Subject: [Sca-cooks] Byzantine book was Forks in period???

 

I have to second what Debra has said here. This is a very nice

work to have on the shelf. It's not inexpensive, but there is a great of

material in it and it is well worth the price if you are interested in

that part of the world.

 

Johnna Holloway  Johnnae llyn Lewis

 

Debra Hense wrote:> snipped

> Efuentes Demetrios in his new book - Byzantine Cuisine ...

> If you haven't guessed already - I just received my copy.  Very nice.

> Large easy to read 12 point typeface.  Well foot-noted.  Organized in a

> logical manner.  The translations take up approximately two thirds of

> the book.

> He told me that he couldn't include facsimiles of the orginials as that

> would have made the book twice as large - its already well over 400

> pages.

> Kateryn de Develyn

 

 

Date: Tue, 28 Sep 2004 10:01:27 -0400

From: Johnna Holloway <johnna at sitka.engin.umich.edu>

Subject: Re: [Sca-cooks] So what's new

To: Robin Carroll-Mann <rcmann4 at earthlink.net>,  Cooks within the SCA

        <sca-cooks at ansteorra.org>

 

Robin Carroll-Mann wrote:

> I've got Henry Marks' book on Byzantine cuisine, and have already

> found several good recipes in it.  Does anyone have any comments on

> Andrew Dalby's "Flavour's of Byzantium"?

 

Loan it in and read it. You'll like it. I am not sure that it's

worth $45 if you aren't really into doing Byzantine all the time.

 

Johnnae

 

 

From: "Peter & Nicole Raftos" <zahar at optushome.com.au>

To: <SCAbyzantine at yahoogroups.com>

Sent: Thu, 14 Oct 2004 09:33:03 +1000

Subject: RE: [SCAbyzantine] Food and other subjects

 

Our knowledge of Byzantine foodstuffs (if not recipes) is still a mess

but is actually getting better. Tim Dawson has a good review of

"Flavours of Byzantium" by Andrew Dalby Prospect Books, 2003, 200 pages,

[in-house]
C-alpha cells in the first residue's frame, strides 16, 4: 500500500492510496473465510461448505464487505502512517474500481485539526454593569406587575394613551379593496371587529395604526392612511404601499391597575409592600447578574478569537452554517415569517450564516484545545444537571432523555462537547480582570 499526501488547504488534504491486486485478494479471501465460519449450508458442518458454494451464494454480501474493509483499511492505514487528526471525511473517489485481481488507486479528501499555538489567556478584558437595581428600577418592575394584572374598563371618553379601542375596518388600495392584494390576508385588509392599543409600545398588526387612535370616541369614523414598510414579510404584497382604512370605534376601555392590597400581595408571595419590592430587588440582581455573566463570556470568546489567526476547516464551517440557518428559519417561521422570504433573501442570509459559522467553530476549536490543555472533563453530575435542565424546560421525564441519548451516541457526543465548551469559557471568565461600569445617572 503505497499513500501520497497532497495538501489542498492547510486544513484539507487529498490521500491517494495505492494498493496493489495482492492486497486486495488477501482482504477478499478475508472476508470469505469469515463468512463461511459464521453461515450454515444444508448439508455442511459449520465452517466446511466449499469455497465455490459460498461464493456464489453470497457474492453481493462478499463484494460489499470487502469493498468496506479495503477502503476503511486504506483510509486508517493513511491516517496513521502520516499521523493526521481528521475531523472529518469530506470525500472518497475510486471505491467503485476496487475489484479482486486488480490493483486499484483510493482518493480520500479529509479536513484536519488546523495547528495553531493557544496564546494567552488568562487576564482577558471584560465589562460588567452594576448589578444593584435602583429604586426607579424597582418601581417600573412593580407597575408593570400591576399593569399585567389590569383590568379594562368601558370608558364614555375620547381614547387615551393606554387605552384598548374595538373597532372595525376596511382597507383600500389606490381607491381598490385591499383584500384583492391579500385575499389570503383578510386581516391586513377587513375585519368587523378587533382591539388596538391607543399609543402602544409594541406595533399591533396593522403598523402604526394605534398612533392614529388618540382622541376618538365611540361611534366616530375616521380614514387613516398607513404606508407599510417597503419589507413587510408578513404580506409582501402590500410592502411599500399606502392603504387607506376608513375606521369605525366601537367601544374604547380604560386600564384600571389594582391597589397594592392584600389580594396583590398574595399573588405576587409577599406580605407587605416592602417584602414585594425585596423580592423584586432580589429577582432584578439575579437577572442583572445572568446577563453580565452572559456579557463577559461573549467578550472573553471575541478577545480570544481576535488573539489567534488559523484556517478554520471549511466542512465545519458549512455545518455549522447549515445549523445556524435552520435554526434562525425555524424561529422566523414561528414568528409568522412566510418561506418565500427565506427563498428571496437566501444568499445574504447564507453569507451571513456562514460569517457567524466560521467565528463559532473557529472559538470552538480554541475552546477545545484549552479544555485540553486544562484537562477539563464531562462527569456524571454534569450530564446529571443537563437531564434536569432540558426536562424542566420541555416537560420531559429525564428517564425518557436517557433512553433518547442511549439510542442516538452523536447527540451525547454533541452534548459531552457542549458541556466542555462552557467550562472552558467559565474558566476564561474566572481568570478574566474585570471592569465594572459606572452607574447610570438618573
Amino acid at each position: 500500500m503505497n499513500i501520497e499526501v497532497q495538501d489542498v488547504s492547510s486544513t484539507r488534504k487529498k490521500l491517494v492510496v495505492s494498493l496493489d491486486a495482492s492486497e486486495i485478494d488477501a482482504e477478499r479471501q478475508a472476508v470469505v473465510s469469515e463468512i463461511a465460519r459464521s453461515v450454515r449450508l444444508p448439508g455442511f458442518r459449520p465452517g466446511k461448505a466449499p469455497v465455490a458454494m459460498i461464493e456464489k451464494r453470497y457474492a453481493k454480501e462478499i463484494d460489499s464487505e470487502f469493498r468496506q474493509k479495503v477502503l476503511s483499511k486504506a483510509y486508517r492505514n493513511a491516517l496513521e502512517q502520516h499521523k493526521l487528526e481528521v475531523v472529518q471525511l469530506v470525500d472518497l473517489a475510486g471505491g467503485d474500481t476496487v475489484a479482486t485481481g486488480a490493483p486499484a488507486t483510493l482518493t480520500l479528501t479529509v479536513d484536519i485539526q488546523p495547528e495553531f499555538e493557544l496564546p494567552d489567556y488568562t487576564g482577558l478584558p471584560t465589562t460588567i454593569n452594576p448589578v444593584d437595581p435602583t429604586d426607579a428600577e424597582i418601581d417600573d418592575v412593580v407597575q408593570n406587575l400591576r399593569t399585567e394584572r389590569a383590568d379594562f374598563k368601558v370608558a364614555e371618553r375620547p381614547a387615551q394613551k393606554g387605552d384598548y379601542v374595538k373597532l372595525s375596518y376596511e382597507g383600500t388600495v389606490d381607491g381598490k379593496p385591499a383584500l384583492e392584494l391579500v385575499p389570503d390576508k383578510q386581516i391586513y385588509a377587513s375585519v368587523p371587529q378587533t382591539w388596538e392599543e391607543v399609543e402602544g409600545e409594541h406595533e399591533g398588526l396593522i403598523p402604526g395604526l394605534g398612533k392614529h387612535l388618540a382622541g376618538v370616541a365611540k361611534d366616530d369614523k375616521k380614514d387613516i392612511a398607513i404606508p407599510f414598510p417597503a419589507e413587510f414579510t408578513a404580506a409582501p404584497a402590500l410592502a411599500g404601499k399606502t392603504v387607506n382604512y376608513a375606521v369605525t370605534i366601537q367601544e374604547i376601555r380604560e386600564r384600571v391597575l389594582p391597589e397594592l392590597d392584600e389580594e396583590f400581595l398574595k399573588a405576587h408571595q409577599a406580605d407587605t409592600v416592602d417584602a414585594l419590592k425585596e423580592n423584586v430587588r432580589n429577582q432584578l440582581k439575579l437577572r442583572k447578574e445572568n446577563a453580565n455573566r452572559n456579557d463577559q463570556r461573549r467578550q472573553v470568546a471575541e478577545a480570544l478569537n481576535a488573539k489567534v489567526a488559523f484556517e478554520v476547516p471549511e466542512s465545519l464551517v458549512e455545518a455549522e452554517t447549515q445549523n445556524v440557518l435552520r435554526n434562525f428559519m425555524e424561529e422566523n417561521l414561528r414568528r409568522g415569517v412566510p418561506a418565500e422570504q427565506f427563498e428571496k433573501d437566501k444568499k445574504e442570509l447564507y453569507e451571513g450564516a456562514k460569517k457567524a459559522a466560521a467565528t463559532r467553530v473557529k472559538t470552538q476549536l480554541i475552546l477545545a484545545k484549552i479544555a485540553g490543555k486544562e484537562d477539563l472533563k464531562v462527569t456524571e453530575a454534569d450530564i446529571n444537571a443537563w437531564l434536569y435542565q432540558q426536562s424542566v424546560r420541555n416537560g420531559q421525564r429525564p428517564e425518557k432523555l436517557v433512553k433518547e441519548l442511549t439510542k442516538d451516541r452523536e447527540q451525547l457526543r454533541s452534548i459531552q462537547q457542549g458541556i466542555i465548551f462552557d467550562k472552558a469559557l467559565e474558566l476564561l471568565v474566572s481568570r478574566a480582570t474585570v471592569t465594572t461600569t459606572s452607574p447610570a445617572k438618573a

Hb, £25.00, US$45.00 ISBN 1-903018-14-5 See http://www.levantia.com.au/

 

Henry's book Byzantine Cuisine is an excellent place to start.

 

He has translated into English:

 

Prodromic Poems - Hesseling, D. & Pernot, H -Poems prodromiques

en grec vulgaire.- Amsterdam, 1910; Jeanseleme, E. & Oeconomos, L. -La

Satire contre les Higoumenes. Poem attribue a Theodore Prodrom, essai de

 

traduction francaise.- Byazantion, 1924, Vol 1, 317 - 339; Soyter, G.

-Humor und Satire in der Byzantinisch Literature-. Bayerische Blatter

fur das Gymnaialschulwesen, 1928, Vol 64 pp 38-210.

 

Simeon Seth (from french) - Brunet, Marc (trans.) -Simeon Seth:

Medecin de L'Empereur-. Michel Doucas, Delmas Publishers: Bordeaux,

France, 1939

 

Hierophile (from french) - Boissonade, M. -Trait alimentaire du

Medecin Hierophile- in Notices et extraits des Manuscrits de la

Bibliotheque du Roi, t., Volume XI, 2nd Part, 178-273, Paris 1827.

 

Ailments et Recettes Culinaires des Byantins (from french) -

Jeanselme and Oeconomos, Communications faite au 3rd Congred de

l'Histoire de l'art de Guerir, London, July 17-22, 1922. Printed by De

Vlijt, Anvers, 1923.

 

Byzantine Life and Civilization (from french) - Koukoules, P.,

-Byzantinon Bios Kai Politismos.- Collection de l'Instute Francais

D'Atheneses: Athens, 1952, Volume V, Chapters 1 and 2.

 

The Dumbarton Oaks Saints Vitae, Hagiography Data Base Project and the

Byzantine Monastic Foundation Documents - Tyika online provide some

information on the mainly vegetarian monastic diet if you search for it:

 

http://www.doaks.org/ATHWC.html

 

http://www.doaks.org/Hagio.html

 

http://www.doaks.org/typ000.html

 

The Geoponica was compiled by an unknown writer at the request of the

Emperor Constantine VII Porphyrogenitus, to whom the work was formerly

ascribed. Based mainly on a collection made in the 6th or 7th century by

Cassianus Bassus, who borrowed from two earlier writers, Anatolius

Vindanius or Vindonius, of Berytus, and Didymus, of Alexandria (both of